Callous, cold and cruel. The UK government’s latest refugee policy which will allow for the deportation of asylum seekers to Rwanda, and the High Court’s ruling that this will be permissible, exemplifies the vehement distaste the government has for some of the most vulnerable members of society.
The Home Secretary Priti Patel’s initiative presented as doing two things: curbing the exploitive nature of people smuggling gangs and diminishing the costs of housing asylum seekers. This is completely inaccurate. The policy, adopted from similar programmes in Australia and Denmark, cost more than expected and its implementation in Israel did not display any slowdown in the actions of human trafficking and people smuggling.
What the government’s act does not quantify is the desperation of these people – legislative restrictions will not stop or pause the desires of asylum seekers to make dangerous journeys. The belief that policies such as this work is not only naïve but highlights the lack of understanding in Parliament.
Furthermore, this policy displays an undercurrent of contempt for asylum seekers and refugees. This has also been displayed in the handling of the Windrush generation and subtly in the atrocities of the Grenfell disaster which disproportionally affected generations of immigrants.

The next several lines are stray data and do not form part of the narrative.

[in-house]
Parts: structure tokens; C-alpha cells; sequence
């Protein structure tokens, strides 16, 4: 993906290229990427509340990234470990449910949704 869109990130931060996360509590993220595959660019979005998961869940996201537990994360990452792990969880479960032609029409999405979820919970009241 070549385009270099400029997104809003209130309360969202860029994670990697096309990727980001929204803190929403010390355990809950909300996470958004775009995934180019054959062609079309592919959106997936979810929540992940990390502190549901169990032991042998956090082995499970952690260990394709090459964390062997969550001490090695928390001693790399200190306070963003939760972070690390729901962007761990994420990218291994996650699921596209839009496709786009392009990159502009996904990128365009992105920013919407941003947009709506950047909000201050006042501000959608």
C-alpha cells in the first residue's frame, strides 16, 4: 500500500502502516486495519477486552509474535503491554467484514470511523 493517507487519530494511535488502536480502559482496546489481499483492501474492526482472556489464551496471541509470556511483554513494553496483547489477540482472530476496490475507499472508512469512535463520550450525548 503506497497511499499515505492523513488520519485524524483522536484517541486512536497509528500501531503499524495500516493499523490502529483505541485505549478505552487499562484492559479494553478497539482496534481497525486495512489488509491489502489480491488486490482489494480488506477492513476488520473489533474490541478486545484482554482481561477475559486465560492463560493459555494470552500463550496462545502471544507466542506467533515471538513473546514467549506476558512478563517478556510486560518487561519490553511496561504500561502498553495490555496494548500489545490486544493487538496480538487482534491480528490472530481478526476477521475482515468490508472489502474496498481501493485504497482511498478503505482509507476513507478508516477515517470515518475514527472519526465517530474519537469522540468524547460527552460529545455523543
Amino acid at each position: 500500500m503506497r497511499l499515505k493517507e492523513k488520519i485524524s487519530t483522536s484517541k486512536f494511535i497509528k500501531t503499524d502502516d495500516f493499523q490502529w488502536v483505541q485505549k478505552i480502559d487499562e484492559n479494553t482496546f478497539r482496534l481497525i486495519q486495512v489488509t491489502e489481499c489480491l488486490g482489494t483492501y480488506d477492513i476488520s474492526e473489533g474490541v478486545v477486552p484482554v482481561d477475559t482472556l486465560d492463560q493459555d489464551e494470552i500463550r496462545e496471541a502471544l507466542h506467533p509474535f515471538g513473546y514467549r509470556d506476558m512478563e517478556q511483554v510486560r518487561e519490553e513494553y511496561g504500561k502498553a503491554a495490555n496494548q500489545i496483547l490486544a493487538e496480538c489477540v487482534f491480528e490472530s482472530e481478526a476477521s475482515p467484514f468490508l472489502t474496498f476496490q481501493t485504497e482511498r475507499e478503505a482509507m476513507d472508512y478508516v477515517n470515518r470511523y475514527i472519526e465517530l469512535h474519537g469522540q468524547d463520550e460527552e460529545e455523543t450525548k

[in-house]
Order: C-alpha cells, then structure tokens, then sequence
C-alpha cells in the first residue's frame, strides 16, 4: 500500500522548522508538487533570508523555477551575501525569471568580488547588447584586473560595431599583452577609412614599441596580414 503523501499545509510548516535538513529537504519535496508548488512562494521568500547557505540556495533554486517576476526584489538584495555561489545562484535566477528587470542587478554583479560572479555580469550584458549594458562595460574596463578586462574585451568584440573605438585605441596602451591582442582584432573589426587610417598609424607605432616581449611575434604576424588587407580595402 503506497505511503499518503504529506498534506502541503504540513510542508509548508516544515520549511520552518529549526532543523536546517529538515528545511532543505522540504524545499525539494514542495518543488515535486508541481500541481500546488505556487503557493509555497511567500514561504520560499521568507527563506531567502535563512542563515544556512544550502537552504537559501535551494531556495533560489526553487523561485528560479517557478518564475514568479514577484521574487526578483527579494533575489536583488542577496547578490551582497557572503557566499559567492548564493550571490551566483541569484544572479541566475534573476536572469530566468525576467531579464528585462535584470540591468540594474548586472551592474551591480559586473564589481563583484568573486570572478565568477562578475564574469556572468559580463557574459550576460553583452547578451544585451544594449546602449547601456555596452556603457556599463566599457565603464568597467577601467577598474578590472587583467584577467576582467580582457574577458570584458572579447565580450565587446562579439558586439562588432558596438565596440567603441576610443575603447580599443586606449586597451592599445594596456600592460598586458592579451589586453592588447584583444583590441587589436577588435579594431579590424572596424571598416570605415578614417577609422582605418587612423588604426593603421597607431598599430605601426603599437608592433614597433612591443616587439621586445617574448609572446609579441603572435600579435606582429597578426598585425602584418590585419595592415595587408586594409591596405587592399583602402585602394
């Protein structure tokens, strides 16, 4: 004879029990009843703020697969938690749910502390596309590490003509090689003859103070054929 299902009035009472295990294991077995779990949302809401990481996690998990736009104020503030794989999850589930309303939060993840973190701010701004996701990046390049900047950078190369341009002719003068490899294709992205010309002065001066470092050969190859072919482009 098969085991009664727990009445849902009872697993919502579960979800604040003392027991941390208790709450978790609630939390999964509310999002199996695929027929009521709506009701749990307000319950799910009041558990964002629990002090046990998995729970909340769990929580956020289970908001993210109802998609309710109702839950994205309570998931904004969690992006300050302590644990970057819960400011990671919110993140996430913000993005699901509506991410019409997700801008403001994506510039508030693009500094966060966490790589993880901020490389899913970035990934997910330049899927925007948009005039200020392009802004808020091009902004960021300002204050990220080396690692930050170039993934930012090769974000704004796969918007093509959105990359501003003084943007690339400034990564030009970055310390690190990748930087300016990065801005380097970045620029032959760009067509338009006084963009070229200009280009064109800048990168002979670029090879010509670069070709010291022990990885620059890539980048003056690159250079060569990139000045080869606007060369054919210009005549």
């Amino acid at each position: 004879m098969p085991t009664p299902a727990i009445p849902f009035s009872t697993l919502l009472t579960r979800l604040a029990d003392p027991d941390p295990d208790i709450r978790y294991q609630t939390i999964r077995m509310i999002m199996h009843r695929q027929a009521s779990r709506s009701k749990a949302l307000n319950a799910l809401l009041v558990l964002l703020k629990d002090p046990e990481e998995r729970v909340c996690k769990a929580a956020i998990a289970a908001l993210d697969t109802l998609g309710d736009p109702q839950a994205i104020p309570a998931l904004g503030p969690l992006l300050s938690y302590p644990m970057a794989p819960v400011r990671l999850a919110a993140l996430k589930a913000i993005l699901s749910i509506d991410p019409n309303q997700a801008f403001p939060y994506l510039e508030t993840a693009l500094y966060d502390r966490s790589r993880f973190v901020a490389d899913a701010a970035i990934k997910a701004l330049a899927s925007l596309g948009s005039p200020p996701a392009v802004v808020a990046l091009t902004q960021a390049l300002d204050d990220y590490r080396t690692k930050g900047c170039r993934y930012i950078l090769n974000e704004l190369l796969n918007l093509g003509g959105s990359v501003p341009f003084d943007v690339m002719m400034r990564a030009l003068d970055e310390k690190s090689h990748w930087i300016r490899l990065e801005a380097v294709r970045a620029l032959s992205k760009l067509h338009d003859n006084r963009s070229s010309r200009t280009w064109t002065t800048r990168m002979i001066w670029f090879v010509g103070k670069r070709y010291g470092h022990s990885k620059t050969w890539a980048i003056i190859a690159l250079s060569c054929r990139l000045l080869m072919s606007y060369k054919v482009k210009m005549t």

The UK is fundamentally built on a distaste for migrants; while we celebrate 70 years of the monarchy, an institution of immense wealth and prestige, we fail to recognise the true foundations that have maintained stability for this country.
It is immigrants who built the infrastructure of our country. It is immigrants who sustain the food and manual labour industries whose jobs are perceived to undermine the silver spoon upbringings of the British public. It is immigrants who enhance the culture and food that the British public take so much pride in.
In return, they receive an atmosphere of hate and mistrust. This was evidenced by the rise of nationalist movements, who centre a fearmongering rhetoric of migrants and asylum seekers, like the BNP and EDL. Arguably, Nigel Farage’s former party UKIP demonstrated the hostility present in the UK.
The UK government fails to see the reality of this situation, implementing an unethical and immoral policy. It is our duty to do the simple task they cannot, to see asylum seekers as what they really are: human. Not a statistic but human. It is our duty to view asylum seekers as the most vulnerable members of society whose position we thankfully cannot ever comprehend. Therefore, it is our duty to show them the compassion which the government is lacking.